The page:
# Comparison of artificial compressibility methods

I thought people might be interested in a recent paper from the PyFR team where we compared some artificial compressibility approaches. These are a set of techniques for solving the incompressible Navier–Stokes equation.

The methods we compared are the ACM approach of Chorin, which is the method currently used in mainline PyFR. The second approach was a hyperbolic diffusion version of this equation set, where the viscous terms are hyperbolised through additional equations. The final approach was a lesser known method called entropically damped artificial compressibility (EDAC). In this method rather than enforcing constant entropy, you minimise density fluctuations which results in a diffusion term on the right hand side of the entropy equality (where it would normally be zero).

The advantage of EDAC is that it is able to keep the velocity divergence sufficiently under control that unsteady flows can be simulated without having to iteratively solve for pressure and velocity at each time step.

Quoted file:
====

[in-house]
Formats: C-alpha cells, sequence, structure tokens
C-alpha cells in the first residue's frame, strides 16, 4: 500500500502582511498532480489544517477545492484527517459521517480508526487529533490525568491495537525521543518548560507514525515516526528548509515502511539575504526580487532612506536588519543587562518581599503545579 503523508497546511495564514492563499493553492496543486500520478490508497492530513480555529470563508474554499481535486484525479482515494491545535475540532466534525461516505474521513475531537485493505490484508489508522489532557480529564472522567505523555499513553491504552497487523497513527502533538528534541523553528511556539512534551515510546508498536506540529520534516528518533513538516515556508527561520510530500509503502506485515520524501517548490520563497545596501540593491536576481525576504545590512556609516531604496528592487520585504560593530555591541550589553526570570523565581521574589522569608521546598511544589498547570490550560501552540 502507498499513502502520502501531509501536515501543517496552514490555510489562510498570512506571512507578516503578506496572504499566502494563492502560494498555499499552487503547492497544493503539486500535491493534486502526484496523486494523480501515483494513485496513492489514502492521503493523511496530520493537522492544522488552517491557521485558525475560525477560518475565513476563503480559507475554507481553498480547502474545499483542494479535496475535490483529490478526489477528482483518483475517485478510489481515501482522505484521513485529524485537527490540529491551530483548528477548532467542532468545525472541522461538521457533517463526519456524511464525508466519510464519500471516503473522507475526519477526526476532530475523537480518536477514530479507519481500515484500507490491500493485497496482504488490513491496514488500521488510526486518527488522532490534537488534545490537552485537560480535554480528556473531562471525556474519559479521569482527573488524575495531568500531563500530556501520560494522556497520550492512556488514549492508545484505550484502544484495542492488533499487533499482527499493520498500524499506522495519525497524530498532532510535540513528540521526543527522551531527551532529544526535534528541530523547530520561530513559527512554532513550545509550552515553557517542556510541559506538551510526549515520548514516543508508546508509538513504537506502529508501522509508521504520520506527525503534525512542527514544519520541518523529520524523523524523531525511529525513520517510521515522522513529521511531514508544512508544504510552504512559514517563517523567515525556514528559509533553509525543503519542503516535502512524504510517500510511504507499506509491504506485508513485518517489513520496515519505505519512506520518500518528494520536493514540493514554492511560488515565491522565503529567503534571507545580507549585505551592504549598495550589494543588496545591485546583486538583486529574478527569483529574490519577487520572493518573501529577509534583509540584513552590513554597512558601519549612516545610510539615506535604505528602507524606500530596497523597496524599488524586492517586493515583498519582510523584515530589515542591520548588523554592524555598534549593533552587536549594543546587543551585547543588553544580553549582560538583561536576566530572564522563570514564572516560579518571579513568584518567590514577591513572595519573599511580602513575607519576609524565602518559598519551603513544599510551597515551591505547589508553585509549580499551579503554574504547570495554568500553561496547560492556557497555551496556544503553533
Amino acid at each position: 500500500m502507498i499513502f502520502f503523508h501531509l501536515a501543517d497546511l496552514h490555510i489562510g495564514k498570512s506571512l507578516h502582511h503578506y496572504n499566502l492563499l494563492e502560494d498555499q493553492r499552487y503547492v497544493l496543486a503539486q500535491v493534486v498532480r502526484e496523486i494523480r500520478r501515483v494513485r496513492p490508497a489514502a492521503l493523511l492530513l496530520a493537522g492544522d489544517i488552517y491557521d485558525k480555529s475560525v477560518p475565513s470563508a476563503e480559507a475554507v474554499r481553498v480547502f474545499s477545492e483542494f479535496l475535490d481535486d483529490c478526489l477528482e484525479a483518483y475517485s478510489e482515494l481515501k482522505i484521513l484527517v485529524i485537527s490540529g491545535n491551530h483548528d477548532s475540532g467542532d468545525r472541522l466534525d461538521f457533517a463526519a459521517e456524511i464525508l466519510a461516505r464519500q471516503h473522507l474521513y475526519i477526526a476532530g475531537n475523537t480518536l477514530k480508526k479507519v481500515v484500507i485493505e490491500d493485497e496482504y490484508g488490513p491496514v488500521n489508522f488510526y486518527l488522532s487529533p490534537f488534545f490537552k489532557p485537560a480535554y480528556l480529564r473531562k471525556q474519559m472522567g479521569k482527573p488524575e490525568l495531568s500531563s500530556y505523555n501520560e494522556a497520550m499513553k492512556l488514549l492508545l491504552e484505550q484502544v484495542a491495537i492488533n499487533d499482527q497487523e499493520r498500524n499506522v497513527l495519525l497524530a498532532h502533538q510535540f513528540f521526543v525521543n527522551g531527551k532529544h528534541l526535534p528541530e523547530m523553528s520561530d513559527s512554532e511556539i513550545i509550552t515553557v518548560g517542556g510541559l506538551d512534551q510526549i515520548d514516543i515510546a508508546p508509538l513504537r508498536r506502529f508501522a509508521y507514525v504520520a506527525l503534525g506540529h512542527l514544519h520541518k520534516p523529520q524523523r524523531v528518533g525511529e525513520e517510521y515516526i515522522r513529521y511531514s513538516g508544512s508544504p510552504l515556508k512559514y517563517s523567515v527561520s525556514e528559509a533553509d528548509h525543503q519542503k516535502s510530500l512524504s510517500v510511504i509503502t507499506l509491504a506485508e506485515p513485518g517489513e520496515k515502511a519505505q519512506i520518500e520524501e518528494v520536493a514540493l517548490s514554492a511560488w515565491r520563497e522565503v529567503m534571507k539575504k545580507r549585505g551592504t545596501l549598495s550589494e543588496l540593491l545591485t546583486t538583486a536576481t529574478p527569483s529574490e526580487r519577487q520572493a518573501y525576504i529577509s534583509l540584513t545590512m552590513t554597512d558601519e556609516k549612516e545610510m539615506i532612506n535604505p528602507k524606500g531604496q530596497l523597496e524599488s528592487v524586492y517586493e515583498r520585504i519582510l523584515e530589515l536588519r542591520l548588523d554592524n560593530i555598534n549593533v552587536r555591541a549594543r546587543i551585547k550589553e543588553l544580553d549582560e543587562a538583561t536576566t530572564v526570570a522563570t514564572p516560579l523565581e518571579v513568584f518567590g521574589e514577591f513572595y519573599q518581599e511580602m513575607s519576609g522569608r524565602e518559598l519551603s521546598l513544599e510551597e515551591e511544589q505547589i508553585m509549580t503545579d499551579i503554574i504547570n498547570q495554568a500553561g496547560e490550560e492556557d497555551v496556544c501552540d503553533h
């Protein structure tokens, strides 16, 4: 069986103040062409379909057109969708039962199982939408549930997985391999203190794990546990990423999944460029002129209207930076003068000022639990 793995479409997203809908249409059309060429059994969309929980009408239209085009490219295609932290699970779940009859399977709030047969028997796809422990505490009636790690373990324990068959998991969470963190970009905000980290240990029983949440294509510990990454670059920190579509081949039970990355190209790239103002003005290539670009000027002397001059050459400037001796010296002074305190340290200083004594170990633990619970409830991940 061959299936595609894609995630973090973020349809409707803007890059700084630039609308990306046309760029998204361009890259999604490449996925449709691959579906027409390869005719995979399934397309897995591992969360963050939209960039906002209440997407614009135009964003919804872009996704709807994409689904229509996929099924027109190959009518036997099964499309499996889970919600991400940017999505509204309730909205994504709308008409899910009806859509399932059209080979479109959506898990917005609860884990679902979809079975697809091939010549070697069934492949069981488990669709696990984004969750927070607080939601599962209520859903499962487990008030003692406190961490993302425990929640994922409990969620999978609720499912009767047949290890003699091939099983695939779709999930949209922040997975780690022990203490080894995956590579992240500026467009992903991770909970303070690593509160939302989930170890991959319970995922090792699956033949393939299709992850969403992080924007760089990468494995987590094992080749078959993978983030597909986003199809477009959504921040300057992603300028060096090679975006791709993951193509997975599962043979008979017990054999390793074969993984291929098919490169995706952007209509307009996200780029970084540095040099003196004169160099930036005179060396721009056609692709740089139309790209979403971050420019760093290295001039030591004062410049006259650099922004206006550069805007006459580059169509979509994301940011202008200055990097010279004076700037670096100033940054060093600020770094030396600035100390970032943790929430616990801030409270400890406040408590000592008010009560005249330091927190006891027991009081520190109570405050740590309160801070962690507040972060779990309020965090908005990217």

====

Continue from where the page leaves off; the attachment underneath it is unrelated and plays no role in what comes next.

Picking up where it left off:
However, there is no such thing as a free lunch and that is still true here. Any divergence in the velocity field is balanced by the pressure field. The scaling in this balancing act is controlled by a parameter we call \zeta. As \zeta increases the velocity divergence decreases and the pressure fluctuations to balance it reduce, but the system becomes stiffer. This ultimately means smaller explicit time steps have to be used. Now you could just decrease \zeta and be happy with larger velocity divergence, however a main result from the paper was that the larger pressure fluctuations can really mess with phenomena like separation and turbulent transition.

Ultimately, EDAC can be really fast but if you want to use it you have to be quite carefully when you set \zeta, too low and the physics will be seriously impacted, too high and you’ll be waiting ages for the results. The really nice thing though is the setup time for a case is much lower than ACM. You turn on adaptive time stepping, set a \zeta and you’re off. No guessing at Dt and Dtau, no configuring the pseudo stepper, no configuring multigrid cycles.

If you want to know more you can find the open access paper here: Redirecting

2 Likes